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She couldn’t have known her legacy would be a special place destined to give birth to today’s program in Physical Medicine and Rehabilitation. Her thoughts were surely with the poor of New Orleans, weakened by illness and desperately in need of a caring place to convalesce. With that worthy goal in mind, prominent New Orleanian, Corinne Lapeyre Miltenberger (1862-1930) bequeathed $250,000 to build a convalescent home for the poor on the nationally acclaimed Charity Hospital campus.
In the early 1950s, during the height of the polio epidemic, Dr. Nathan Polmer, a physician who had practiced physical medicine since the late 1920s, joined Charity’s medical staff as Medical Director of the Charity Hospital School of Physical Therapy. Dr. Polmer established Louisiana’s first school of physical therapy in the Lapeyre-Miltenberger Building and admitted the initial class of physical therapists in September 1952.
These events, the pressing need for the employment of rehabilitative skills in the Poliomyelitis Center, the appointment of physiatrist Dr. Nathan Polmer to Charity’s medical staff, the founding of the School of Physical Therapy in the Lapeyre-Miltenberger Building, and the establishment of an EMG service, heralded the very early beginnings of the physical medicine and rehabilitation program in what is known now as the Interim Louisiana Hospital (soon to be University Medical Center).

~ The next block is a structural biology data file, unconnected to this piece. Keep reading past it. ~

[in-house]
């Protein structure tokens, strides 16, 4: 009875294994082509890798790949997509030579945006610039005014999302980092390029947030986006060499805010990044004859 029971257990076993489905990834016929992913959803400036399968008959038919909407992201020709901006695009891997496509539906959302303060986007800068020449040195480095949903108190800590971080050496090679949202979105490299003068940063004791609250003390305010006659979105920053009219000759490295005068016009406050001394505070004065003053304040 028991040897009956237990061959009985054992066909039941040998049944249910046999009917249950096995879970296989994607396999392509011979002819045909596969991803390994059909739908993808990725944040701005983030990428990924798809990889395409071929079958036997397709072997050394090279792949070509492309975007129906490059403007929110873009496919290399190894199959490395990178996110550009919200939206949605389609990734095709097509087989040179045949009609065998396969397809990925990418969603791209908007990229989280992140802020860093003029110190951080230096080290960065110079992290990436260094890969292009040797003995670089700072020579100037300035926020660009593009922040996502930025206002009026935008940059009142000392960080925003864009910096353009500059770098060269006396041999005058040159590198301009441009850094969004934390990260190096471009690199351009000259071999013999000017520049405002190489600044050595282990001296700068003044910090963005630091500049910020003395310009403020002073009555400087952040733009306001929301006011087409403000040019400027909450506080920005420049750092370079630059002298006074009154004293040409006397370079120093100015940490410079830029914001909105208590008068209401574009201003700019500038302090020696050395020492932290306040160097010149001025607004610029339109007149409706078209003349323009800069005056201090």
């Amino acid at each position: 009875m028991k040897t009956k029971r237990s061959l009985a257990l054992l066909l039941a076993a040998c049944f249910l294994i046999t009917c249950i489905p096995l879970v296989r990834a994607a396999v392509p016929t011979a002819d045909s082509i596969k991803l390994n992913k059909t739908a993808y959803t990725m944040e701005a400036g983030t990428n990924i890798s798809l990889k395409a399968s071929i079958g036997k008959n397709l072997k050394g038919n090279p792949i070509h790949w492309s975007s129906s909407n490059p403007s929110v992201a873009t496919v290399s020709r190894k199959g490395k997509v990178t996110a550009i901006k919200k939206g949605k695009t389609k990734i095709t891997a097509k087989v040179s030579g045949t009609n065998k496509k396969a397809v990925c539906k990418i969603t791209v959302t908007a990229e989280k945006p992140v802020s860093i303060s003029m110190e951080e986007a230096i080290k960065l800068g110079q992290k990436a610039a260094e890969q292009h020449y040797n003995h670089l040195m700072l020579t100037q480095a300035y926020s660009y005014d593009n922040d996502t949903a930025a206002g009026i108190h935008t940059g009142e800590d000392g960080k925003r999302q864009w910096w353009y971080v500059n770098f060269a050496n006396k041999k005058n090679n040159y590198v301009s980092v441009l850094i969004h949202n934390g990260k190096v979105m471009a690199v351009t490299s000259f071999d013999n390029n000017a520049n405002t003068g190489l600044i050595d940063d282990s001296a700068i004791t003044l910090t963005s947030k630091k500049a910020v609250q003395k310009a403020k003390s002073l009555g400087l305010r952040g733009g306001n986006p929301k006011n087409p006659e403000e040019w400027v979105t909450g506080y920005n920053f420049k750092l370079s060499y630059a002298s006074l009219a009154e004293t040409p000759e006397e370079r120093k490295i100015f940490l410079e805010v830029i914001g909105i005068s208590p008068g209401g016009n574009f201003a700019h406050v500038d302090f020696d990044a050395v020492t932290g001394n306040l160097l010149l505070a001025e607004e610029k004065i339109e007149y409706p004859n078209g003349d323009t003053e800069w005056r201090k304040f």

Later the L-M Building would outdo itself in creating innovative programs. The late 1950s found the L-M Building on the cutting edge of research. After securing a sizable grant, noted Tulane University Medical Center researchers Dr. George Burch and Dr. Adolph Flores had air conditioning installed on the entire third floor of the building in order to have climate controlled quarters in which to study the effects of heat on congestive heart failure. Then in the early 1960s, Tulane’s famed nutritionist, Grace Goldsmith, established the metabolic unit on the sixth floor of the building.
In the mid ’60s visionary administrators in Louisiana Rehabilitation Services, the state department responsible for vocational rehabilitation, promoted the concept of – and prevailed on LSU to staff – a small inpatient unit that would provide restorative services to their more severely physically disabled clients. The program, guided by its first medical director, Norman S. Gilbert, MD, an internist who had a special interest in rehabilitation medicine, was named the Vocational Rehabilitation Institute and commonly referred to as VRI. The goal of this six-bed physical rehabilitation unit was to restore the functional capacities of Louisiana Rehabilitation Services’ vocational rehabilitation clients to a level sufficient to qualify them for vocational re-education. Today’s broad-based clinical program grew out of this modest beginning.